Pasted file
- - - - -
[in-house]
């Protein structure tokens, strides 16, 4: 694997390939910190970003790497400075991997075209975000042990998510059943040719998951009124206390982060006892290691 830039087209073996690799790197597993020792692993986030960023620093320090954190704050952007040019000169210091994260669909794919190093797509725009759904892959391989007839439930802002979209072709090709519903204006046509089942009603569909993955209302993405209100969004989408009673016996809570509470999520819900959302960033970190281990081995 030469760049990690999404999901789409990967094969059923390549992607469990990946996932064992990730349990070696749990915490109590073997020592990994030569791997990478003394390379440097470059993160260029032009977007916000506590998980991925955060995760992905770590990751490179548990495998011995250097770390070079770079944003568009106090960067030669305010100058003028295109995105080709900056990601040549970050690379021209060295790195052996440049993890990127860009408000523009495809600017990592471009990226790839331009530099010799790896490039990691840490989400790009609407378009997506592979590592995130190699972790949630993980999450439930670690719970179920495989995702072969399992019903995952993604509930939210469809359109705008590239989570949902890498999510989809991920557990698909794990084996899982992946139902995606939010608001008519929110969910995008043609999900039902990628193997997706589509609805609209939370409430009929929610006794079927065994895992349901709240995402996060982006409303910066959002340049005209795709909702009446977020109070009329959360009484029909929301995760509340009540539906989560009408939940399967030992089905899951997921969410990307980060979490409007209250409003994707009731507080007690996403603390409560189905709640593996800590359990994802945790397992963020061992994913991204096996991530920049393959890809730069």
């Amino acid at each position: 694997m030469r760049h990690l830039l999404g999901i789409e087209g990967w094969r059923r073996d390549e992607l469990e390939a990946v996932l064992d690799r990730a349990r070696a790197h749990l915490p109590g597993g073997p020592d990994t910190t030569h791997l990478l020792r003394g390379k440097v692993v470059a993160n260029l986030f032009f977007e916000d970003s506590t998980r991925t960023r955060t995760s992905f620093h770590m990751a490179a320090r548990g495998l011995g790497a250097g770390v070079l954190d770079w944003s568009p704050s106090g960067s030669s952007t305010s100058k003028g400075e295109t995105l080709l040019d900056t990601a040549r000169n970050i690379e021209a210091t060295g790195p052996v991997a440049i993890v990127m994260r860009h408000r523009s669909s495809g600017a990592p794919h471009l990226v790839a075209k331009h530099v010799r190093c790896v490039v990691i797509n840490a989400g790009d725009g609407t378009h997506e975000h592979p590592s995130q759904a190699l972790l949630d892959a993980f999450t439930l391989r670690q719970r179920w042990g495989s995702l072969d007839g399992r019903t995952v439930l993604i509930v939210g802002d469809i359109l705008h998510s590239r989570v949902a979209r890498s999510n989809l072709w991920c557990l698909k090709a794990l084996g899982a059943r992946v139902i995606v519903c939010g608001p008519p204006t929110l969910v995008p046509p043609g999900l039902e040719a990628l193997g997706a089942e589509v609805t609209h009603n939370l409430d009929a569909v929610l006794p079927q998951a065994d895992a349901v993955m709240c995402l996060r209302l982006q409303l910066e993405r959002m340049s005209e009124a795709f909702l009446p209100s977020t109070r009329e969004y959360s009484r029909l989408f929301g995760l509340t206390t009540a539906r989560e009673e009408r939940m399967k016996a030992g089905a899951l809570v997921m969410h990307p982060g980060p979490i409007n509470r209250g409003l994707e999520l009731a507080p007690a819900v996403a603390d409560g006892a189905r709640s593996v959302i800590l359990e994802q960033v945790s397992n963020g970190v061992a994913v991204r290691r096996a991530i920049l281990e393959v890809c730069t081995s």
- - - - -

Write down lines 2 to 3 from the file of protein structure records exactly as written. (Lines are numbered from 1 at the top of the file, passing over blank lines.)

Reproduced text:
């Protein structure tokens, strides 16, 4: 694997390939910190970003790497400075991997075209975000042990998510059943040719998951009124206390982060006892290691 830039087209073996690799790197597993020792692993986030960023620093320090954190704050952007040019000169210091994260669909794919190093797509725009759904892959391989007839439930802002979209072709090709519903204006046509089942009603569909993955209302993405209100969004989408009673016996809570509470999520819900959302960033970190281990081995 030469760049990690999404999901789409990967094969059923390549992607469990990946996932064992990730349990070696749990915490109590073997020592990994030569791997990478003394390379440097470059993160260029032009977007916000506590998980991925955060995760992905770590990751490179548990495998011995250097770390070079770079944003568009106090960067030669305010100058003028295109995105080709900056990601040549970050690379021209060295790195052996440049993890990127860009408000523009495809600017990592471009990226790839331009530099010799790896490039990691840490989400790009609407378009997506592979590592995130190699972790949630993980999450439930670690719970179920495989995702072969399992019903995952993604509930939210469809359109705008590239989570949902890498999510989809991920557990698909794990084996899982992946139902995606939010608001008519929110969910995008043609999900039902990628193997997706589509609805609209939370409430009929929610006794079927065994895992349901709240995402996060982006409303910066959002340049005209795709909702009446977020109070009329959360009484029909929301995760509340009540539906989560009408939940399967030992089905899951997921969410990307980060979490409007209250409003994707009731507080007690996403603390409560189905709640593996800590359990994802945790397992963020061992994913991204096996991530920049393959890809730069």
């Amino acid at each position: 694997m030469r760049h990690l830039l999404g999901i789409e087209g990967w094969r059923r073996d390549e992607l469990e390939a990946v996932l064992d690799r990730a349990r070696a790197h749990l915490p109590g597993g073997p020592d990994t910190t030569h791997l990478l020792r003394g390379k440097v692993v470059a993160n260029l986030f032009f977007e916000d970003s506590t998980r991925t960023r955060t995760s992905f620093h770590m990751a490179a320090r548990g495998l011995g790497a250097g770390v070079l954190d770079w944003s568009p704050s106090g960067s030669s952007t305010s100058k003028g400075e295109t995105l080709l040019d900056t990601a040549r000169n970050i690379e021209a210091t060295g790195p052996v991997a440049i993890v990127m994260r860009h408000r523009s669909s495809g600017a990592p794919h471009l990226v790839a075209k331009h530099v010799r190093c790896v490039v990691i797509n840490a989400g790009d725009g609407t378009h997506e975000h592979p590592s995130q759904a190699l972790l949630d892959a993980f999450t439930l391989r670690q719970r179920w042990g495989s995702l072969d007839g399992r019903t995952v439930l993604i509930v939210g802002d469809i359109l705008h998510s590239r989570v949902a979209r890498s999510n989809l072709w991920c557990l698909k090709a794990l084996g899982a059943r992946v139902i995606v519903c939010g608001p008519p204006t929110l969910v995008p046509p043609g999900l039902e040719a990628l193997g997706a089942e589509v609805t609209h009603n939370l409430d009929a569909v929610l006794p079927q998951a065994d895992a349901v993955m709240c995402l996060r209302l982006q409303l910066e993405r959002m340049s005209e009124a795709f909702l009446p209100s977020t109070r009329e969004y959360s009484r029909l989408f929301g995760l509340t206390t009540a539906r989560e009673e009408r939940m399967k016996a030992g089905a899951l809570v997921m969410h990307p982060g980060p979490i409007n509470r209250g409003l994707e999520l009731a507080p007690a819900v996403a603390d409560g006892a189905r709640s593996v959302i800590l359990e994802q960033v945790s397992n963020g970190v061992a994913v991204r290691r096996a991530i920049l281990e393959v890809c730069t081995s």